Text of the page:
The drive up was smooth (made a nice change, my usual experience of driving to the Lakes involves a lot of stand still traffic) and all 15 of us more or less arrived together. We were staying at the Climbers’ Club hut which usually has spare beds for members, but we’d booked all 13 (+2 campers). We arrived around midnight and after we’d been crashing about for a while a sleepy and bashful looking guy came downstairs and apologised for not having checked the roster so Dayne volunteered to sleep on the sofa, quickly defusing the situation.
Day 1 – Saturday 13th Jan
Peaks – Maiden Moor, High Spy, Dale Head, Hindscarth, Robinson
Companions – Kevin, Katrina, Rob, Alfonso, Monica
Distance – 9.6mi (15.5km)
Ascent – 3,736ft (1,140m)
Pubs – Swinside Inn and Scafell Hotel walkers bar
Most awoke early and got on with getting ready to head out (I was last up at 8:30) but I was extremely organised on Thursday night and had not only planned my food for the weekend but already made up my lunch so knew I could afford to be a bit lazy. Over breakfast plans were made; one group were off to find some ice to climb, another up to the top of England, a couple of individuals wanted to walk alone and the rest of us decided on the nearby Newlands Horseshoe (minus Catbells). We drove to Little Town and then headed up to the col between Catbells and Bull Crag. The ascent was initially very sheltered but the wind picked up a little once we were on the tops. The view across Derwent Water up towards Keswick was stunning, with just a small amount of low, thin cloud – much better than expected.
We continued up to Bull Crag, stopping briefly behind a crag for some refreshments. All was still and quiet until we peeled ourselves away and got out from behind the rocks where the head wind blasted us. It wasn’t overwhelming so we pushed on up to High Spy and down the other side towards Dalehead Tarn. Unfortunately it was here that Monica and Alfonso decided to take the escape route down from the tarn back towards Little Town. We’d see them back at the hut later. Six became four and we had to climb the staircase up to Dale Head. The views back to High Spy took us by surprise, from here it looked like a long dramatic ridge but whilst up there it felt reasonably short and rounded. We walked into cloud but it was relatively thin and there were breaks, and the wind picked up briefly but it was still manageable.
The rest of the ridge was straightforward and we decided to make the diversion up to Hindscarth and back, with a lunch stop en route with my new favourite hot toddy: lemon and ginger tea with whiskey. The last climb was up to Robinson and my legs were starting to feel a bit heavy. At the top we had a new set of views. All the way along this walk we had new views at every corner which made it even more enjoyable. Up here some pools of water had frozen absolutely solid and it was possible to walk on them, and glide around. Standing in a star shape with my back to the wind I got nudged across the ice by the wind!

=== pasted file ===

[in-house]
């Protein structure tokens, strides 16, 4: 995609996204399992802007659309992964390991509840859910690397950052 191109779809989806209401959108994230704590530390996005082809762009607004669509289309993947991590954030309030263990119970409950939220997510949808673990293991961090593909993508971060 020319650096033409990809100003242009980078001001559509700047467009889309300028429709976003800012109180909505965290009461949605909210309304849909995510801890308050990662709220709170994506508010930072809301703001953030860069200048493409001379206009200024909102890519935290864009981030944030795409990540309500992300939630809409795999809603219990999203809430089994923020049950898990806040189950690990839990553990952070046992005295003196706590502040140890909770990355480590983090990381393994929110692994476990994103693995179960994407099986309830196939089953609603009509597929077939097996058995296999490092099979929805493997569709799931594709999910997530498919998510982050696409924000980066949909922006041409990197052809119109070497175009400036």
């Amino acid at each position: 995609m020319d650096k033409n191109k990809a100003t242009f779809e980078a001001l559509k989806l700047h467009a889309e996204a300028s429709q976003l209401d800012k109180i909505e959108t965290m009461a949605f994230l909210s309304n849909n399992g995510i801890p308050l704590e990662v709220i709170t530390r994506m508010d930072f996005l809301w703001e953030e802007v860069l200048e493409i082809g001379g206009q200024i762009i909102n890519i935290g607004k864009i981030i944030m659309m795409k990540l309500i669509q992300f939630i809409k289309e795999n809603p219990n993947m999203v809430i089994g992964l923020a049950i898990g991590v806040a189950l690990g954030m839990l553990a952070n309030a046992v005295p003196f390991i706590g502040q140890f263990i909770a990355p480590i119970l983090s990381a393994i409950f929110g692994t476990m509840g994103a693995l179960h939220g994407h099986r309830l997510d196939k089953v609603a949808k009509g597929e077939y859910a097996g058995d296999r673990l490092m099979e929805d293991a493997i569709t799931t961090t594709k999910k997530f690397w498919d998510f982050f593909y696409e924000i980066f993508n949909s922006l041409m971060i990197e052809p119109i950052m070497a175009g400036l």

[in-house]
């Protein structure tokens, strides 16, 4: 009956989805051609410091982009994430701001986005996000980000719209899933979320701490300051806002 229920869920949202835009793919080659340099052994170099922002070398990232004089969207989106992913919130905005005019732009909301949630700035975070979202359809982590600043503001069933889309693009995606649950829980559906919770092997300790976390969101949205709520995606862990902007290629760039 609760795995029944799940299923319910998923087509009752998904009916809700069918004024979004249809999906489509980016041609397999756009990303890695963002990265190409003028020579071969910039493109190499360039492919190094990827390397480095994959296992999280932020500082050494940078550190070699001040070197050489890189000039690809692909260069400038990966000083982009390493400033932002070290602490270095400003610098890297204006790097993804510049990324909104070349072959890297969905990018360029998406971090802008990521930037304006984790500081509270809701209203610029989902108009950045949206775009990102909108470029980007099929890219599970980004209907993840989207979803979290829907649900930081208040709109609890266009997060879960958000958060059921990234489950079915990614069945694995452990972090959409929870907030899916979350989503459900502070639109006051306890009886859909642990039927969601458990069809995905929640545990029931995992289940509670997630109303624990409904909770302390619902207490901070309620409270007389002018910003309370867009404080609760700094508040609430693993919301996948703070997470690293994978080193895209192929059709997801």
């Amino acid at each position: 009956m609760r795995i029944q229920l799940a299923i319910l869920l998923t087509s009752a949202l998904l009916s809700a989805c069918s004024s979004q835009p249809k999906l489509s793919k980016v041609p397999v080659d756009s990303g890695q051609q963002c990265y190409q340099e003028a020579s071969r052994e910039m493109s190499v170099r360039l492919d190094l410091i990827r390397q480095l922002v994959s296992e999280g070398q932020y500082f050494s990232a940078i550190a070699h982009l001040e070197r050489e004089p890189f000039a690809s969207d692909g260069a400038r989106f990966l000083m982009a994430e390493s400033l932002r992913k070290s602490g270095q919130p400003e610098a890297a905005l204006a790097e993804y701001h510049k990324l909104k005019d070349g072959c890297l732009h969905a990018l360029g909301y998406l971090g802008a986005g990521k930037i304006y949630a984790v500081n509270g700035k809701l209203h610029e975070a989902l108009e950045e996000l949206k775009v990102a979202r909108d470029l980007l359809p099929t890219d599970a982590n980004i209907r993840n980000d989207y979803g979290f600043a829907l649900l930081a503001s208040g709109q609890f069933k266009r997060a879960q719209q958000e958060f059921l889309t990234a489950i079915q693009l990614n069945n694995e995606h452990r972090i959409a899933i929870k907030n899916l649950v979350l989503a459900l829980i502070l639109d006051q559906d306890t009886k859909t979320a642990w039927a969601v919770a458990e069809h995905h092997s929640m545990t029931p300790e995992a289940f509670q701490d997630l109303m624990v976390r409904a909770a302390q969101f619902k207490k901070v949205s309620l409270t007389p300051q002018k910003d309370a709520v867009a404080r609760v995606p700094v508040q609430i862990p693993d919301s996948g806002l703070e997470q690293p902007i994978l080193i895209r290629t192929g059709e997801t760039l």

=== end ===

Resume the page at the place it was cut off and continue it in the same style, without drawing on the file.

Now for the decent, not a long valley decent but a short sharp – part scramble – down the nose. We happened to take the route back to the hut which took us past the Swinside Inn so we thought it would be rude not to stop by for a swift libation (soft for me as I’m doing dry-ish January; no beer or wine). Later on in the evening we returned to a regular haunt; the walkers bar at the Scafell Hotel in Rosthwaite. It appears to have changed hands, the walls have been painted, the ‘look’ refreshed and the menu re-written. Unfortunately it’s changed for the worse, it appears that another traditional pub has bitten the dust and turned ‘gastro’. Sigh.
Day 2 – Sunday 14th Jan
Peaks – Grisedale Pike
Companions – Kevin, Alfonso, Monica
Distance – 7.2mi (11.6km)
Ascent – 2,897ft (885m)
Pubs – none ☹️
Car packed and goodbyes said (weekends go too quickly), Rob who had work to do, dropped us in Braithwaite on his way to a coffee shop in Keswick. We set off with the vague intention to bag Grisedale Pike, Hopegill Head and Sand Hill. It was a long and relentless ascent and I was certainly feeling slightly leaden booted after yesterday as we marched up the side of the hill. The further we went the colder it got, the windier, wetter, snowier and cloudier it got. Plus the terrain got a bit more challenging. It changed from a broad grassy track to a narrow, rock and slate path. Towards the very top the ground was also becoming frozen.
Once we reached the summit the wind was blasting the hail into our faces (when a fleck hit you right in the eye it did sting a touch), the visibility was poor and it was cold. Needless to say we didn’t hang about and continued on. Part way to the col we decided that the weather was taking the fun out of it so we cut across the lower slopes of Sand Hill to skip out the remaining two peaks. As soon as we started to descend the weather improved and we had great views down the valley.
It was an interesting route back to Braithwaite with waterfalls and a disused quarry. Rob’s timing was perfect so we all hopped straight in the car and hit the road back to London.
Total: 2 days, 16.8 miles, 6,633 feet of ascent and 2 pubs.